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Very few practitioners understand both types of tests well enough to do this.
Knowing the strengths and weaknesses of any medical test is critical.

“All the tools, techniques and technology in the world are nothing without the
head, heart and hands to use them wisely, kindly and mindfully.” -Rasheed Ogunlaru

There are many medical tests available these days. While medicine is figuring out more ways they think people are “broken”, are people generally getting better (or worse)? Are fancier, more invasive, more costly, and/or more esoteric tests really necessary?

Unfortunately, many practitioners insist on utilizing tests that can only show symptoms and are entirely incapable of showing root cause(s). Examples include blood tests for anemia or cholesterol…if these blood tests are out of range (low red blood cells or high cholesterol, for example), they are merely showing a symptom of something else, a deeper cause that has to be uncovered.  Why are the red blood cells low? Why is the cholesterol high? Something caused that issue, and that is the difference between tests that show symptoms versus tests that show causes. Trying to “force” out-of-range medical tests into the “normal” range often results in unintended consequences, often called side effects.

All of us need proper nutrition for health.  All of us need to avoid or minimize toxicities for health.  These can and should be tested and addressed, as they are the true root causes behind most human disease! Through the proper use and interpretation of hair mineral analysis and nutrition-related blood testing, we can get to the bottom of these true root causes of many people’s health issues. 



Put simply, it is in the proper interpretation of any medical test – and the actions taken based on that interpretation – that determines whether a test is useful or not. Poor interpretation can make the best test (of any type) worthless and could make treatments based on that poor interpretation harmful. I fully acknowledge that hair mineral analysis has the most complex interpretation of the widely used nutritional test, and through proper interpretation it can give the greatest results for the lowest investment.

I came to this interpretation approach for hair mineral analysis through many avenues, including

—Running my own hair tests every 5-6 weeks (normal is 3-6 months) for 5+ years.

—Continuing education on hair mineral analysis (now I teach practitioners).

—My innate skills/gift in pattern recognition, (combining client histories and symptoms against the lab results).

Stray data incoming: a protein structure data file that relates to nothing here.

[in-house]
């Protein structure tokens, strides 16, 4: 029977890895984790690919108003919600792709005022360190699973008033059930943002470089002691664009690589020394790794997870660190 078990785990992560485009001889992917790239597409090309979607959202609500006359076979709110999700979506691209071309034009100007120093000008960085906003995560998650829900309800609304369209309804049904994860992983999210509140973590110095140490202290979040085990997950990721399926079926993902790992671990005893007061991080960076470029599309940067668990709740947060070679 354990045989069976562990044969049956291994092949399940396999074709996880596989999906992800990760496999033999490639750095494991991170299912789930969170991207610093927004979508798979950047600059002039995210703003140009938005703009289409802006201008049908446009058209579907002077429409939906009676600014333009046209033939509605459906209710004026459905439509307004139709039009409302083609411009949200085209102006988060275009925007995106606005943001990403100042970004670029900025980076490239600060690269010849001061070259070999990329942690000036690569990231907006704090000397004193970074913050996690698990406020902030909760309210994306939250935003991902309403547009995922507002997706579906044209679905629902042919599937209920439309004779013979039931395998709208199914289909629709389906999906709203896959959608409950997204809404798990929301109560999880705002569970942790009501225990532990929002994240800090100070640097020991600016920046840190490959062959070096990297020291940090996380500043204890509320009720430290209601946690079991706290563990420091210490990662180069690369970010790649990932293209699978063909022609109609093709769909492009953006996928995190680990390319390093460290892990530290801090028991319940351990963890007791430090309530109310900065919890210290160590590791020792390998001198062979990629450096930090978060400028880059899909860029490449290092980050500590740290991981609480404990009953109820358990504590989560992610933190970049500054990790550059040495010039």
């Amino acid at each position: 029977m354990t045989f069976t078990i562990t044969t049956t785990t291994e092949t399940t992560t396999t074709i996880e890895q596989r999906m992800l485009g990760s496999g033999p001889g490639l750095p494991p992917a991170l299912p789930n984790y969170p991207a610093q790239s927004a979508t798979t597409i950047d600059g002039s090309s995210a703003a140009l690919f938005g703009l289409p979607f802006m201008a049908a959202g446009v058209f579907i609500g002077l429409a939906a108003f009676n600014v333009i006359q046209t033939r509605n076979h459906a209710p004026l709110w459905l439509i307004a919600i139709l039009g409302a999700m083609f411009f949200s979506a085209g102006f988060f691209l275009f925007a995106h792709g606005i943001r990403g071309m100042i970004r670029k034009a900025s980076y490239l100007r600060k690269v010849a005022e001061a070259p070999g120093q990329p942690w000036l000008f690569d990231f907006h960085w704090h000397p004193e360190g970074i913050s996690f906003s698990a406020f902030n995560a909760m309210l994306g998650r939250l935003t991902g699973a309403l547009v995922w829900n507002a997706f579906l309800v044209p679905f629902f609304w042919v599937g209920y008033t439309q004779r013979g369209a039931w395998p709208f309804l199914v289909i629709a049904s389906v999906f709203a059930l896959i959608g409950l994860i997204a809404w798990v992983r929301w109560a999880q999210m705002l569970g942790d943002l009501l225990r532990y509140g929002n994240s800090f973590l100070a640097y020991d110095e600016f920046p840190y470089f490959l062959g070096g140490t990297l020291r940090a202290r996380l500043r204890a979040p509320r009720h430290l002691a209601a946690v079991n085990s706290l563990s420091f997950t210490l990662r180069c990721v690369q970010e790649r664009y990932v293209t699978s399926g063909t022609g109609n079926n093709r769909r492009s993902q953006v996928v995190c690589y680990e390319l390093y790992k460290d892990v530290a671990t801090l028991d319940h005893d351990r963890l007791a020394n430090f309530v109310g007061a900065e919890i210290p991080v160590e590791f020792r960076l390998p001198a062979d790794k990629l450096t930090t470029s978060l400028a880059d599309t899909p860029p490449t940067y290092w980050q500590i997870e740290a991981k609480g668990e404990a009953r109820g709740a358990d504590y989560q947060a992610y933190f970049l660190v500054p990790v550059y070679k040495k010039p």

—Learning about the activity of each mineral and vitamin on the whole of the body.

—Looking to medical research to confirm or deny what I was “real-world” observing in my clients and myself.

—Reverse engineering the commonly taught approaches to assessing & treating the hair mineral analysis, and keeping only what proved true and useful.

—“Trusting but verifying” all theories I came across, via client results and the scientific research.

—Most importantly always prioritizing my client’s health improvements over everything else.

My interpretation approach and its results led many practitioners request that I teach seminars on hair mineral analysis, which I began offering in 2017.


The key to using any tool is to know what jobs it is best suitable for, and to know what jobs it should not be used for. Hair mineral analysis is amazing for many assessing many minerals. Hair mineral analysis is also limited to minerals and does not measure any vitamins. As an example Vitamin A toxicity can only practically be assessed with blood tests.

There are several extremly important minerals that hair mineral analysis should definitely not be used for. These minerals are iron, copper, and zinc. One of the most obvious examples of the uselessness of hair mineral analysis in one of these minerals is the dogmatic obsession of the general hair mineral analysis world with “hidden copper toxicity”. What that “hidden” term means is that they are assuming it is possibly there, but they can’t see it! If a test can’t show something, then a different test should be used that actually can see it, correct? Blood tests show copper toxicity quite obviously when one knows what to look for. 

The main reason that these minerals need to be tested in the blood is because each of them have multiple binding proteins that cause an improper representation on hair mineral analysis. Quite simply, I found that I get the best results with clients when combining blood tests for Vitamin A, iron, copper, and zinc, with the hair mineral analysis for all the other minerals.